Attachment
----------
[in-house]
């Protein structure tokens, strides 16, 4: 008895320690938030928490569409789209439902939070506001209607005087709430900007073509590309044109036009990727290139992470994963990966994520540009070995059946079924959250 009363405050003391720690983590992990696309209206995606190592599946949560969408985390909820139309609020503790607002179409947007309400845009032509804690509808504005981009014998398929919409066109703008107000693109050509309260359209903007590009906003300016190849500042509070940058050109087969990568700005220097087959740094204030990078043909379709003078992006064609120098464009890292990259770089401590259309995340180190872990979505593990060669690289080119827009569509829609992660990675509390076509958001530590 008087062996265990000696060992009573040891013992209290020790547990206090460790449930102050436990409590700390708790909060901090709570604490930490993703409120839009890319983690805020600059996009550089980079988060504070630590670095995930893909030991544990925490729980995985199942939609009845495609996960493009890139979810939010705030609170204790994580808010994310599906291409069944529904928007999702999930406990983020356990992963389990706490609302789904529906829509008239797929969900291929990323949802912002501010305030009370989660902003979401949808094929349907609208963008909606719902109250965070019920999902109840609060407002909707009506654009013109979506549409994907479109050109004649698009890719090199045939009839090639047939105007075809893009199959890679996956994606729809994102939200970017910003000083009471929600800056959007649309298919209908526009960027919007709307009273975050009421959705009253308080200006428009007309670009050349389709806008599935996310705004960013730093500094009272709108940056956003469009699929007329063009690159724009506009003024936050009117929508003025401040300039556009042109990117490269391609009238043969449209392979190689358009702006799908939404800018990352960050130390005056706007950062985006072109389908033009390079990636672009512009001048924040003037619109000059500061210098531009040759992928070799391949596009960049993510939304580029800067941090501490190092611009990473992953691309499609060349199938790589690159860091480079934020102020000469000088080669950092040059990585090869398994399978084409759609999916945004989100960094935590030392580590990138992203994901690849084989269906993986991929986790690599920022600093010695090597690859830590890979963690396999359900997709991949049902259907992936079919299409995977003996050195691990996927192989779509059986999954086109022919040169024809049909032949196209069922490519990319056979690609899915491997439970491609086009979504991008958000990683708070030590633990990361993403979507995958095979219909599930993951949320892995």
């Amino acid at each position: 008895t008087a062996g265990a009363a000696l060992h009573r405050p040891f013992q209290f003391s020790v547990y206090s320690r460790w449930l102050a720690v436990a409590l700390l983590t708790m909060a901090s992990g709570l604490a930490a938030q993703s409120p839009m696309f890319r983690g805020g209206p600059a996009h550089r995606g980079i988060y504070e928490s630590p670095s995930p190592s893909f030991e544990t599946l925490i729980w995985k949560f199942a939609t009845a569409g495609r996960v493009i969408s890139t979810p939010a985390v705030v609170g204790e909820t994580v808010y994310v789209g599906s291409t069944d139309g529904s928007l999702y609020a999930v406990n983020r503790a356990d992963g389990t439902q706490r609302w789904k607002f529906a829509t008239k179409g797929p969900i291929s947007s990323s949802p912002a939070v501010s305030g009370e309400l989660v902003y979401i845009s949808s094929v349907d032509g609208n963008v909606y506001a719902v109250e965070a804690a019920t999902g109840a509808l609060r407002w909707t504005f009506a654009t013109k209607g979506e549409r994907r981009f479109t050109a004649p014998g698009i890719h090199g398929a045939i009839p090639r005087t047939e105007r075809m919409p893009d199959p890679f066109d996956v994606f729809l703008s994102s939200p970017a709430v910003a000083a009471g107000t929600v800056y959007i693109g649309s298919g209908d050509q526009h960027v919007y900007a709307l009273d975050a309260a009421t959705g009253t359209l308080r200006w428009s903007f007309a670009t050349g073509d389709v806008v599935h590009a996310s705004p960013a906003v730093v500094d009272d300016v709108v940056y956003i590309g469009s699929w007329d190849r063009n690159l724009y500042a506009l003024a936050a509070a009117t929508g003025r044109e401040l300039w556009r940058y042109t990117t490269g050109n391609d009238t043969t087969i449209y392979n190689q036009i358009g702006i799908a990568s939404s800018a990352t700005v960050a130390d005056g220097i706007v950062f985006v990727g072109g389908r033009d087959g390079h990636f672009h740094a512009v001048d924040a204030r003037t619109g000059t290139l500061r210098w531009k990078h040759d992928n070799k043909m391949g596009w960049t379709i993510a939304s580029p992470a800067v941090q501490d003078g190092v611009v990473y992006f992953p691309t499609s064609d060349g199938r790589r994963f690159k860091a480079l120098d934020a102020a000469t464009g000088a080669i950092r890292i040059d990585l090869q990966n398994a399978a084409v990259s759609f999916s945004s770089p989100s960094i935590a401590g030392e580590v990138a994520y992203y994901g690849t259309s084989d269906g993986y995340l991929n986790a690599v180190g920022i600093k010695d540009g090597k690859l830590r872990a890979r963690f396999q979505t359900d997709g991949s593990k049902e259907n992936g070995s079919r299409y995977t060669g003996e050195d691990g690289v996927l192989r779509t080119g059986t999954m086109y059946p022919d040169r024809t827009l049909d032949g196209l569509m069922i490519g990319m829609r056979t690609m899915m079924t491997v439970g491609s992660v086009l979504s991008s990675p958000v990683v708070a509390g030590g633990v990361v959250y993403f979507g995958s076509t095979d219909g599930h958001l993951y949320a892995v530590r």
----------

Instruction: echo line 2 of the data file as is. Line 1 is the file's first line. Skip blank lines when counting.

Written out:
């Protein structure tokens, strides 16, 4: 008895320690938030928490569409789209439902939070506001209607005087709430900007073509590309044109036009990727290139992470994963990966994520540009070995059946079924959250 009363405050003391720690983590992990696309209206995606190592599946949560969408985390909820139309609020503790607002179409947007309400845009032509804690509808504005981009014998398929919409066109703008107000693109050509309260359209903007590009906003300016190849500042509070940058050109087969990568700005220097087959740094204030990078043909379709003078992006064609120098464009890292990259770089401590259309995340180190872990979505593990060669690289080119827009569509829609992660990675509390076509958001530590 008087062996265990000696060992009573040891013992209290020790547990206090460790449930102050436990409590700390708790909060901090709570604490930490993703409120839009890319983690805020600059996009550089980079988060504070630590670095995930893909030991544990925490729980995985199942939609009845495609996960493009890139979810939010705030609170204790994580808010994310599906291409069944529904928007999702999930406990983020356990992963389990706490609302789904529906829509008239797929969900291929990323949802912002501010305030009370989660902003979401949808094929349907609208963008909606719902109250965070019920999902109840609060407002909707009506654009013109979506549409994907479109050109004649698009890719090199045939009839090639047939105007075809893009199959890679996956994606729809994102939200970017910003000083009471929600800056959007649309298919209908526009960027919007709307009273975050009421959705009253308080200006428009007309670009050349389709806008599935996310705004960013730093500094009272709108940056956003469009699929007329063009690159724009506009003024936050009117929508003025401040300039556009042109990117490269391609009238043969449209392979190689358009702006799908939404800018990352960050130390005056706007950062985006072109389908033009390079990636672009512009001048924040003037619109000059500061210098531009040759992928070799391949596009960049993510939304580029800067941090501490190092611009990473992953691309499609060349199938790589690159860091480079934020102020000469000088080669950092040059990585090869398994399978084409759609999916945004989100960094935590030392580590990138992203994901690849084989269906993986991929986790690599920022600093010695090597690859830590890979963690396999359900997709991949049902259907992936079919299409995977003996050195691990996927192989779509059986999954086109022919040169024809049909032949196209069922490519990319056979690609899915491997439970491609086009979504991008958000990683708070030590633990990361993403979507995958095979219909599930993951949320892995």